Brad King, Theater Dialect Coach

I met Nina at the Soho Theater just before 1 pm. We’d been discussing how to bring distributed storytelling into the theater (she handles writers and production work at the theater) so she wanted to show me the space they worked in so I could get my head around what they do.

SohoTheater_2 It’s actually quite a neat place. It’s an intimate setting that seats about 150 folks, mostly minimal sets. There’s a gorgeous cafe on the first floor (you can see the flickr set for more), a rehearsal space and a production area. Plus little balcony’s where you can go see the city while taking a break.

I loved it. We talked about what kind of work we might do together next summer. There are some exciting ideas, actually, that fit in line with the book (The Cult of Me), Ball State and distributed storytelling in a city space/theater/cyber setting.

The big surprise though was that the Theater is producing a play on West Virginia Coal Miners and they were struggling mightily with the dialect. So Nina asked me to meet with the director and actors.

Laura First I had to meet an old friend, Laura, and her British husband Tim. Laura and I went to grade school together (Mr. Claussen’s class) and belonged to the Normandy Swim Club (which sounds a whole lot nicer than it was). Now she lives in Northampton, about 60 miles north of London. After a quick bite at Bar Italia (yup, my home office for this trip), Nina and I scooted over to Bankside on Union Street, just behind The Globe.

It’s a 2 person play. I found that out when I walked in to an intimate setting. Nina introduced me. They asked me a bit about the landscape of the West Virginia area. Then they had me read the script (twice) while recording me so they could reference the dialect.

Then we started talking colloquialisms, changing some of the dialect to sound less like a television version of the Appalachian dialect and more like the way I know actually people talk. I hope I did them a service. I think it went well. They promised to record the performance and send me a copy. I’ll let you know.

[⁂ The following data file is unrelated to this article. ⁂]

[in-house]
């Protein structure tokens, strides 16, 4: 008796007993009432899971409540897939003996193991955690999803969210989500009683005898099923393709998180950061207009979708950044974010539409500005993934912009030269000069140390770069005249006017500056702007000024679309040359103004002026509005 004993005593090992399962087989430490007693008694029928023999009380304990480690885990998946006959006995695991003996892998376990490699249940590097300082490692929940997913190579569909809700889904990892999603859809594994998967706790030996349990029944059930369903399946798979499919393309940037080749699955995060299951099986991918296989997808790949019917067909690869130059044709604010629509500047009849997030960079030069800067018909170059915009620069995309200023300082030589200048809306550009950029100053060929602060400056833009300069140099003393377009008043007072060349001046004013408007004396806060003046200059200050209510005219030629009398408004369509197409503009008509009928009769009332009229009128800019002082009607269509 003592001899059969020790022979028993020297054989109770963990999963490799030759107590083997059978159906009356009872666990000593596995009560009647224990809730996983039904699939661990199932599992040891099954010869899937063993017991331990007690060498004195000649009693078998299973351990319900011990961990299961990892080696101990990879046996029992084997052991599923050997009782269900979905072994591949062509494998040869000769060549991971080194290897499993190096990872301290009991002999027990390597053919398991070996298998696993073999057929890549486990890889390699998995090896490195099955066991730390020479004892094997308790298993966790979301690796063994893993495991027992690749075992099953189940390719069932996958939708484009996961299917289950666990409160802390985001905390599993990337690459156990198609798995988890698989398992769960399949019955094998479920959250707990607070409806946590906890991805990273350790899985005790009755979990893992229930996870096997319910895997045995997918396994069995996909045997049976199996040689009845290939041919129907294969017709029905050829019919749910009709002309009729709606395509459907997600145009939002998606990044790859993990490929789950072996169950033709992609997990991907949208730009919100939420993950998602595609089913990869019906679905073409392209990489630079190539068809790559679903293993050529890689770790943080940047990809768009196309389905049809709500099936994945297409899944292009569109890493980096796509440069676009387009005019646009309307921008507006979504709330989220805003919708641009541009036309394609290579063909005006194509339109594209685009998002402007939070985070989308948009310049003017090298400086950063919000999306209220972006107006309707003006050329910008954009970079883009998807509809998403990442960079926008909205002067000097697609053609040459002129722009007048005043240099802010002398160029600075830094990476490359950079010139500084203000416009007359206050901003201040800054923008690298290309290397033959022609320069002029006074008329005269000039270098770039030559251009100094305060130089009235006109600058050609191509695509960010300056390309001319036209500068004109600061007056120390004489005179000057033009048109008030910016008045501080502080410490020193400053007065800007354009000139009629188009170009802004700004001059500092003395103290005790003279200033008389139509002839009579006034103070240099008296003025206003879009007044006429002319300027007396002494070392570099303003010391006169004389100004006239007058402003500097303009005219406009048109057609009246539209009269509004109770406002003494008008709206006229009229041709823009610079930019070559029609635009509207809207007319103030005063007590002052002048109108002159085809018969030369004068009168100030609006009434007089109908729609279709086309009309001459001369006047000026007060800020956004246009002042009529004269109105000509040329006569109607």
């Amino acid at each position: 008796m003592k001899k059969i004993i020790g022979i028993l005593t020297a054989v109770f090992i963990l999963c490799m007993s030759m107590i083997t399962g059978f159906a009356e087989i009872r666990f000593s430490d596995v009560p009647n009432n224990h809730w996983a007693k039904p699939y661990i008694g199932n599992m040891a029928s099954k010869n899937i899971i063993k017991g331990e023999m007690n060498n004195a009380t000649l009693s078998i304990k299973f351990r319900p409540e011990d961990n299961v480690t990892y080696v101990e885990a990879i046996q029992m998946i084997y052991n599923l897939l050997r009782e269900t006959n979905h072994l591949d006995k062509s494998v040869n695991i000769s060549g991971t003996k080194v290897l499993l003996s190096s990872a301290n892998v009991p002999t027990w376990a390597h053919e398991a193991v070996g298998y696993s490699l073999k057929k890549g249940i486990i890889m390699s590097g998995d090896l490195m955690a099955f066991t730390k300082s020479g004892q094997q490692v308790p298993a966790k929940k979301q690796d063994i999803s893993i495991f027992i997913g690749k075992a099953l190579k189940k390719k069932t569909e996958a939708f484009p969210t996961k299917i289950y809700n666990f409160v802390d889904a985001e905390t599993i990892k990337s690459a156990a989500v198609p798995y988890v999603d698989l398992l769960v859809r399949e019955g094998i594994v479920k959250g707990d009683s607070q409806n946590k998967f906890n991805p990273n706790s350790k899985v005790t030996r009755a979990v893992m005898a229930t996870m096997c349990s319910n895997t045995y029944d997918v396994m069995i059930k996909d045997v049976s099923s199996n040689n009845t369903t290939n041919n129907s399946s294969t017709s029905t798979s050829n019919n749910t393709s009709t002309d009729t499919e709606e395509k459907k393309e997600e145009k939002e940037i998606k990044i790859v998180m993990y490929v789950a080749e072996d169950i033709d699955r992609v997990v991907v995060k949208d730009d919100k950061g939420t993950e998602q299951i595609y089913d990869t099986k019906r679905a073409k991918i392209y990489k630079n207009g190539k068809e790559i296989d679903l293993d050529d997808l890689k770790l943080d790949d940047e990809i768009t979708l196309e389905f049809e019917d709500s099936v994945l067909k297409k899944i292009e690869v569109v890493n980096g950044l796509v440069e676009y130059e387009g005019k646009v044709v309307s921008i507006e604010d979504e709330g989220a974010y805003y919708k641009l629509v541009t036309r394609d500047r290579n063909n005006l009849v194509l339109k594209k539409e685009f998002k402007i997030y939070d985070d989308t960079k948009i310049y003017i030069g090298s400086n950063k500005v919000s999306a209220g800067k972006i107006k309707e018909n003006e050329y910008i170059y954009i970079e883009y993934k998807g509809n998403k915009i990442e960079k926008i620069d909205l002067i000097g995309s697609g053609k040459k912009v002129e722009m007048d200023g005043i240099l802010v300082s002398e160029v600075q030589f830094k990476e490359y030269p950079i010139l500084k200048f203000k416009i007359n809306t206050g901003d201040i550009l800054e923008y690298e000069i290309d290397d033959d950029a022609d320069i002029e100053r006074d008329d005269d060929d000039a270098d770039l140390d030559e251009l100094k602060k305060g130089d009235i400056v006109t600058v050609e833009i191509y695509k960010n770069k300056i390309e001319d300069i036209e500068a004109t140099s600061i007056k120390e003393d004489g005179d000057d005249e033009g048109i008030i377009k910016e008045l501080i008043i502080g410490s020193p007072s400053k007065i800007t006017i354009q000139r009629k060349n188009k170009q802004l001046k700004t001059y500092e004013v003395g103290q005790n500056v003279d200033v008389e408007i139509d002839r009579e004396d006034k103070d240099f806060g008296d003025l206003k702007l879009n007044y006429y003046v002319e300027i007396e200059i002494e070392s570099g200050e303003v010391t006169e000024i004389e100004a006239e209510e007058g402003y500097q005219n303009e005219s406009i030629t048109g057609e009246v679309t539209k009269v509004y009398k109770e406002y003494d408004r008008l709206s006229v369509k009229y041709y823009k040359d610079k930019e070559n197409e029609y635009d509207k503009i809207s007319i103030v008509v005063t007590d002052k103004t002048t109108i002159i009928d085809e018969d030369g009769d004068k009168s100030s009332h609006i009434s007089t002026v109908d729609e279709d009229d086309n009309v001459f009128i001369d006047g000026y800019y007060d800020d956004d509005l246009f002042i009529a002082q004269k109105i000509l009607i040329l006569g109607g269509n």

TweetUp_3 Finally, I met up with 7 other folks (3 American transplants) at Souk in Covent Garden for a little SXSW Tweet Up. It was great to see Fiona again. Plus Tony, Chris and Mei from The Go Game, Nina (who went to SXSW but somehow managed to miss me) and Sarbjit, who works for the UK Trade + Investment group promoting British companies around the world.

Sad that Lisa from Six to Start had to jet so quickly. We barely got to know you :(

Still it was a great, friend-filled day of writing fun and adventure. So many awesome friends (old + new) who made this one of my favorite days of the trip.

6 comments
Pablo
Pablo

A friend reminded me of one we heard at a saloon in Bandera, Texas several years ago. A man told us, "Up there Minnesota ways, they got skeeters so big they could rape a duck!---(pregnant pause)---IN FLIGHT!"

Pablo
Pablo

A friend reminded one we heard at a saloon in Bandera, Texas several years ago. A man talked about Minnesota saying, "Up there Minnesota ways, they got skeeters so big they could rape a duck!---(pregnant pause)---IN FLIGHT!"

Brad_King
Brad_King

Well we had a fun time with "I'll slap the white off you" and running through racial epithets that were more appropriate. Also talked a bit about the difference between Black Standard English and rural, KY/WV dialects (in as much as I know). The verb conjugation is different. Things of that nature. Oh and where there are pregnant pauses in different words and phrase. God damn, for instance, could appear at Gat-(pause)-Damn depending on the meaning (anger or excitement).

Pablo
Pablo

Reads like a heckuva time! Any Appalachian colloquialisms that stand out from the day?